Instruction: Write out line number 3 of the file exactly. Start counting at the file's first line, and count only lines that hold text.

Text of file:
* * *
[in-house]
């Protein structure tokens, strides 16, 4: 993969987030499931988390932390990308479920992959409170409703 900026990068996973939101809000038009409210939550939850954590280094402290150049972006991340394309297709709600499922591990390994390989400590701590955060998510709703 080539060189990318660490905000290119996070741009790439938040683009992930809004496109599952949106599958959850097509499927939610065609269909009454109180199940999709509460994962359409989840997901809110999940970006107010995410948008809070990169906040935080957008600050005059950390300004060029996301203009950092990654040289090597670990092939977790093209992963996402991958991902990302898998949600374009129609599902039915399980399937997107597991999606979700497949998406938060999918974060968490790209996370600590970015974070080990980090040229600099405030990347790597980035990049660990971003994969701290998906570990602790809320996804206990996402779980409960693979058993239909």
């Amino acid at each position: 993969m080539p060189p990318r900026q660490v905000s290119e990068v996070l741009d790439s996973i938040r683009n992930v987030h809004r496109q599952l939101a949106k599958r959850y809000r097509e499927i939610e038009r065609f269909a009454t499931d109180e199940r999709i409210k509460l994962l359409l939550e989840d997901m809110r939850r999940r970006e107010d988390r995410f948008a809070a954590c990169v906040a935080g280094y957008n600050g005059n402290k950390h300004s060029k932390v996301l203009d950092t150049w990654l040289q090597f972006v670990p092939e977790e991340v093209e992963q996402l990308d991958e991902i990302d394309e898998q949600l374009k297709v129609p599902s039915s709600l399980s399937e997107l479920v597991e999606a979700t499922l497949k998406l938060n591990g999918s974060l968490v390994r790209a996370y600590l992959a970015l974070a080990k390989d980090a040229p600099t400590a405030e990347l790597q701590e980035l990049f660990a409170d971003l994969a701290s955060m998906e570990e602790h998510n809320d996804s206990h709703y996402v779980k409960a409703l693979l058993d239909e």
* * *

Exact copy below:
């Amino acid at each position: 993969m080539p060189p990318r900026q660490v905000s290119e990068v996070l741009d790439s996973i938040r683009n992930v987030h809004r496109q599952l939101a949106k599958r959850y809000r097509e499927i939610e038009r065609f269909a009454t499931d109180e199940r999709i409210k509460l994962l359409l939550e989840d997901m809110r939850r999940r970006e107010d988390r995410f948008a809070a954590c990169v906040a935080g280094y957008n600050g005059n402290k950390h300004s060029k932390v996301l203009d950092t150049w990654l040289q090597f972006v670990p092939e977790e991340v093209e992963q996402l990308d991958e991902i990302d394309e898998q949600l374009k297709v129609p599902s039915s709600l399980s399937e997107l479920v597991e999606a979700t499922l497949k998406l938060n591990g999918s974060l968490v390994r790209a996370y600590l992959a970015l974070a080990k390989d980090a040229p600099t400590a405030e990347l790597q701590e980035l990049f660990a409170d971003l994969a701290s955060m998906e570990e602790h998510n809320d996804s206990h709703y996402v779980k409960a409703l693979l058993d239909e």